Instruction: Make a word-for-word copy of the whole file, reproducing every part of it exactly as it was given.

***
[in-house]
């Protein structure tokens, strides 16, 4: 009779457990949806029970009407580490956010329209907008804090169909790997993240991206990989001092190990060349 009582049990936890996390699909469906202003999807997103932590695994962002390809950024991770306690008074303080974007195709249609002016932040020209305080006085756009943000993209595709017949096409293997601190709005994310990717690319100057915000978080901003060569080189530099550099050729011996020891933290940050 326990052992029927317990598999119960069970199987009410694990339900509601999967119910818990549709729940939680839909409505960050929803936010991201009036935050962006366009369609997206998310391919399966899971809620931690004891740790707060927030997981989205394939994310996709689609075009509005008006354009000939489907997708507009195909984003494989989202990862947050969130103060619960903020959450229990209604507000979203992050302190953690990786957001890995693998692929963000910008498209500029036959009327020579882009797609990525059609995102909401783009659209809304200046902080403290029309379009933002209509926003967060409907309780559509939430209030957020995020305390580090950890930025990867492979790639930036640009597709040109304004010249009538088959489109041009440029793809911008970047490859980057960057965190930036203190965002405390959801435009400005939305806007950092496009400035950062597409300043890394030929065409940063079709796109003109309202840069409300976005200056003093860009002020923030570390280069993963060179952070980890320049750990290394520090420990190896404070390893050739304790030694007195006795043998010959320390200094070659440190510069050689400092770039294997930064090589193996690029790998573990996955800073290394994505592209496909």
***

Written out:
[in-house]
């Protein structure tokens, strides 16, 4: 009779457990949806029970009407580490956010329209907008804090169909790997993240991206990989001092190990060349 009582049990936890996390699909469906202003999807997103932590695994962002390809950024991770306690008074303080974007195709249609002016932040020209305080006085756009943000993209595709017949096409293997601190709005994310990717690319100057915000978080901003060569080189530099550099050729011996020891933290940050 326990052992029927317990598999119960069970199987009410694990339900509601999967119910818990549709729940939680839909409505960050929803936010991201009036935050962006366009369609997206998310391919399966899971809620931690004891740790707060927030997981989205394939994310996709689609075009509005008006354009000939489907997708507009195909984003494989989202990862947050969130103060619960903020959450229990209604507000979203992050302190953690990786957001890995693998692929963000910008498209500029036959009327020579882009797609990525059609995102909401783009659209809304200046902080403290029309379009933002209509926003967060409907309780559509939430209030957020995020305390580090950890930025990867492979790639930036640009597709040109304004010249009538088959489109041009440029793809911008970047490859980057960057965190930036203190965002405390959801435009400005939305806007950092496009400035950062597409300043890394030929065409940063079709796109003109309202840069409300976005200056003093860009002020923030570390280069993963060179952070980890320049750990290394520090420990190896404070390893050739304790030694007195006795043998010959320390200094070659440190510069050689400092770039294997930064090589193996690029790998573990996955800073290394994505592209496909």